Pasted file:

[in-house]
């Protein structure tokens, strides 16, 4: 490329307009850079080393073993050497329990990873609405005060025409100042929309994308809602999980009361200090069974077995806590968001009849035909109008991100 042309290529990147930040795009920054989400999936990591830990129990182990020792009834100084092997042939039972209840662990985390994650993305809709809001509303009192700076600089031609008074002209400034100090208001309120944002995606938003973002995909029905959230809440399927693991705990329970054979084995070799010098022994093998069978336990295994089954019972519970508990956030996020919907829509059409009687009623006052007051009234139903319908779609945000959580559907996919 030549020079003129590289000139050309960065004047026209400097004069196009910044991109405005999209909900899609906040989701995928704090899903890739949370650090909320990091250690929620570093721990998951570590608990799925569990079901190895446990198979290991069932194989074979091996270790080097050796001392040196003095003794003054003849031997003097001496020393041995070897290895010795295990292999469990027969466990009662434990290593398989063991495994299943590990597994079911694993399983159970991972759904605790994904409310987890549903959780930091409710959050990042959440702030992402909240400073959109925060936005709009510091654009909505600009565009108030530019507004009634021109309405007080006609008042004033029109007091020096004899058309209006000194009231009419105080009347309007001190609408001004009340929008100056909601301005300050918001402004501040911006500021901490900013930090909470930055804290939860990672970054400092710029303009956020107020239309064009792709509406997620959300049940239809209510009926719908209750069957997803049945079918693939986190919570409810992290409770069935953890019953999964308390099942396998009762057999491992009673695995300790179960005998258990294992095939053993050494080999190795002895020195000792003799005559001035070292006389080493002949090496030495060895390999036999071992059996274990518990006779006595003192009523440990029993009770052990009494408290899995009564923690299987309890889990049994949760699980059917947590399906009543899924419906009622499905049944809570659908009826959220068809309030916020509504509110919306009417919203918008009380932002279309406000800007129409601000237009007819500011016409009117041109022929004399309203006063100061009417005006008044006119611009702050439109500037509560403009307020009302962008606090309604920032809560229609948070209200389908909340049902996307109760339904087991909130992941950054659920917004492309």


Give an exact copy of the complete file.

[in-house]
């Protein structure tokens, strides 16, 4: 490329307009850079080393073993050497329990990873609405005060025409100042929309994308809602999980009361200090069974077995806590968001009849035909109008991100 042309290529990147930040795009920054989400999936990591830990129990182990020792009834100084092997042939039972209840662990985390994650993305809709809001509303009192700076600089031609008074002209400034100090208001309120944002995606938003973002995909029905959230809440399927693991705990329970054979084995070799010098022994093998069978336990295994089954019972519970508990956030996020919907829509059409009687009623006052007051009234139903319908779609945000959580559907996919 030549020079003129590289000139050309960065004047026209400097004069196009910044991109405005999209909900899609906040989701995928704090899903890739949370650090909320990091250690929620570093721990998951570590608990799925569990079901190895446990198979290991069932194989074979091996270790080097050796001392040196003095003794003054003849031997003097001496020393041995070897290895010795295990292999469990027969466990009662434990290593398989063991495994299943590990597994079911694993399983159970991972759904605790994904409310987890549903959780930091409710959050990042959440702030992402909240400073959109925060936005709009510091654009909505600009565009108030530019507004009634021109309405007080006609008042004033029109007091020096004899058309209006000194009231009419105080009347309007001190609408001004009340929008100056909601301005300050918001402004501040911006500021901490900013930090909470930055804290939860990672970054400092710029303009956020107020239309064009792709509406997620959300049940239809209510009926719908209750069957997803049945079918693939986190919570409810992290409770069935953890019953999964308390099942396998009762057999491992009673695995300790179960005998258990294992095939053993050494080999190795002895020195000792003799005559001035070292006389080493002949090496030495060895390999036999071992059996274990518990006779006595003192009523440990029993009770052990009494408290899995009564923690299987309890889990049994949760699980059917947590399906009543899924419906009622499905049944809570659908009826959220068809309030916020509504509110919306009417919203918008009380932002279309406000800007129409601000237009007819500011016409009117041109022929004399309203006063100061009417005006008044006119611009702050439109500037509560403009307020009302962008606090309604920032809560229609948070209200389908909340049902996307109760339904087991909130992941950054659920917004492309």